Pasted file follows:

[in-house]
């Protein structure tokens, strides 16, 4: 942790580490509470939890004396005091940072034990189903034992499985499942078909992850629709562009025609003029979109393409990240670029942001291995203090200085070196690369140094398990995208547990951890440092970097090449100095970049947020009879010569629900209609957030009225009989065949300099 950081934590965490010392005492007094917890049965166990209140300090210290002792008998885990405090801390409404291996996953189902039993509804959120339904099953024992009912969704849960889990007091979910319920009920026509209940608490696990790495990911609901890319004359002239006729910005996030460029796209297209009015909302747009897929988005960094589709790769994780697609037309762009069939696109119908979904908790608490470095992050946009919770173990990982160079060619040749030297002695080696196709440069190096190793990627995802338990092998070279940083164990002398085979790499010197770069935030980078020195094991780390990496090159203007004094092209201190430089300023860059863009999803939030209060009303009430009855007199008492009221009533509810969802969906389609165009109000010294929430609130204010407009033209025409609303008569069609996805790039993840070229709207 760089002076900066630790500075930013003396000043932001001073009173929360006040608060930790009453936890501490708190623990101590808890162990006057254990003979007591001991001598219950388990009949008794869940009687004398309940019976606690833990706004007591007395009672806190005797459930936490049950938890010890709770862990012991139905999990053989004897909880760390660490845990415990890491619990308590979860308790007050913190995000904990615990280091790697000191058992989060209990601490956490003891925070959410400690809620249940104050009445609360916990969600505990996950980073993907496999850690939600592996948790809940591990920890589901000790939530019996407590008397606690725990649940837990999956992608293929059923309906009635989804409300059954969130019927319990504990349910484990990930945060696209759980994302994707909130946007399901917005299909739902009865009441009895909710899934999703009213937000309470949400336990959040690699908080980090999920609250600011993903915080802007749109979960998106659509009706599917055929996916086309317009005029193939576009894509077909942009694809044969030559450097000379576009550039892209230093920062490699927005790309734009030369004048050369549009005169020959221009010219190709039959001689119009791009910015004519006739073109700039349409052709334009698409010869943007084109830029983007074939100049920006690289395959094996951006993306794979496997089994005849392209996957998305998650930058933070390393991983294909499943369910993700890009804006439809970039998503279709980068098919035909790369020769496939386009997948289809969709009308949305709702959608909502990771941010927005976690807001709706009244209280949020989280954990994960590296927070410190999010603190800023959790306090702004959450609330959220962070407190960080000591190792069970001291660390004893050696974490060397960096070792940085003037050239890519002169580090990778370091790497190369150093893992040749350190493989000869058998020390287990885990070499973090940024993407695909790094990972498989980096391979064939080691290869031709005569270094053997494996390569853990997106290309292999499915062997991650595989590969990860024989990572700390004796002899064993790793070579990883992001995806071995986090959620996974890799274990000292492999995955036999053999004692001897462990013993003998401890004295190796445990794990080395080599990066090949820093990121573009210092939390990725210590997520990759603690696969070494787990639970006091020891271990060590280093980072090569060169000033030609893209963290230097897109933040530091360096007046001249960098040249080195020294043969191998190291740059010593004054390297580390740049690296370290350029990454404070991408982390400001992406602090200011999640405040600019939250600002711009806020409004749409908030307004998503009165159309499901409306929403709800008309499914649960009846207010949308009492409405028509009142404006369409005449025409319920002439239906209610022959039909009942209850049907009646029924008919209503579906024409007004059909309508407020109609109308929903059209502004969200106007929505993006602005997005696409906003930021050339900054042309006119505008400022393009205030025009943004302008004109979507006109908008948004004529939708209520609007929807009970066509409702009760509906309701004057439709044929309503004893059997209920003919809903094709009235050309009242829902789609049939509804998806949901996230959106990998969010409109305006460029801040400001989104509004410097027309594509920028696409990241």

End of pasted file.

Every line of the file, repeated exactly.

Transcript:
[in-house]
């Protein structure tokens, strides 16, 4: 942790580490509470939890004396005091940072034990189903034992499985499942078909992850629709562009025609003029979109393409990240670029942001291995203090200085070196690369140094398990995208547990951890440092970097090449100095970049947020009879010569629900209609957030009225009989065949300099 950081934590965490010392005492007094917890049965166990209140300090210290002792008998885990405090801390409404291996996953189902039993509804959120339904099953024992009912969704849960889990007091979910319920009920026509209940608490696990790495990911609901890319004359002239006729910005996030460029796209297209009015909302747009897929988005960094589709790769994780697609037309762009069939696109119908979904908790608490470095992050946009919770173990990982160079060619040749030297002695080696196709440069190096190793990627995802338990092998070279940083164990002398085979790499010197770069935030980078020195094991780390990496090159203007004094092209201190430089300023860059863009999803939030209060009303009430009855007199008492009221009533509810969802969906389609165009109000010294929430609130204010407009033209025409609303008569069609996805790039993840070229709207 760089002076900066630790500075930013003396000043932001001073009173929360006040608060930790009453936890501490708190623990101590808890162990006057254990003979007591001991001598219950388990009949008794869940009687004398309940019976606690833990706004007591007395009672806190005797459930936490049950938890010890709770862990012991139905999990053989004897909880760390660490845990415990890491619990308590979860308790007050913190995000904990615990280091790697000191058992989060209990601490956490003891925070959410400690809620249940104050009445609360916990969600505990996950980073993907496999850690939600592996948790809940591990920890589901000790939530019996407590008397606690725990649940837990999956992608293929059923309906009635989804409300059954969130019927319990504990349910484990990930945060696209759980994302994707909130946007399901917005299909739902009865009441009895909710899934999703009213937000309470949400336990959040690699908080980090999920609250600011993903915080802007749109979960998106659509009706599917055929996916086309317009005029193939576009894509077909942009694809044969030559450097000379576009550039892209230093920062490699927005790309734009030369004048050369549009005169020959221009010219190709039959001689119009791009910015004519006739073109700039349409052709334009698409010869943007084109830029983007074939100049920006690289395959094996951006993306794979496997089994005849392209996957998305998650930058933070390393991983294909499943369910993700890009804006439809970039998503279709980068098919035909790369020769496939386009997948289809969709009308949305709702959608909502990771941010927005976690807001709706009244209280949020989280954990994960590296927070410190999010603190800023959790306090702004959450609330959220962070407190960080000591190792069970001291660390004893050696974490060397960096070792940085003037050239890519002169580090990778370091790497190369150093893992040749350190493989000869058998020390287990885990070499973090940024993407695909790094990972498989980096391979064939080691290869031709005569270094053997494996390569853990997106290309292999499915062997991650595989590969990860024989990572700390004796002899064993790793070579990883992001995806071995986090959620996974890799274990000292492999995955036999053999004692001897462990013993003998401890004295190796445990794990080395080599990066090949820093990121573009210092939390990725210590997520990759603690696969070494787990639970006091020891271990060590280093980072090569060169000033030609893209963290230097897109933040530091360096007046001249960098040249080195020294043969191998190291740059010593004054390297580390740049690296370290350029990454404070991408982390400001992406602090200011999640405040600019939250600002711009806020409004749409908030307004998503009165159309499901409306929403709800008309499914649960009846207010949308009492409405028509009142404006369409005449025409319920002439239906209610022959039909009942209850049907009646029924008919209503579906024409007004059909309508407020109609109308929903059209502004969200106007929505993006602005997005696409906003930021050339900054042309006119505008400022393009205030025009943004302008004109979507006109908008948004004529939708209520609007929807009970066509409702009760509906309701004057439709044929309503004893059997209920003919809903094709009235050309009242829902789609049939509804998806949901996230959106990998969010409109305006460029801040400001989104509004410097027309594509920028696409990241």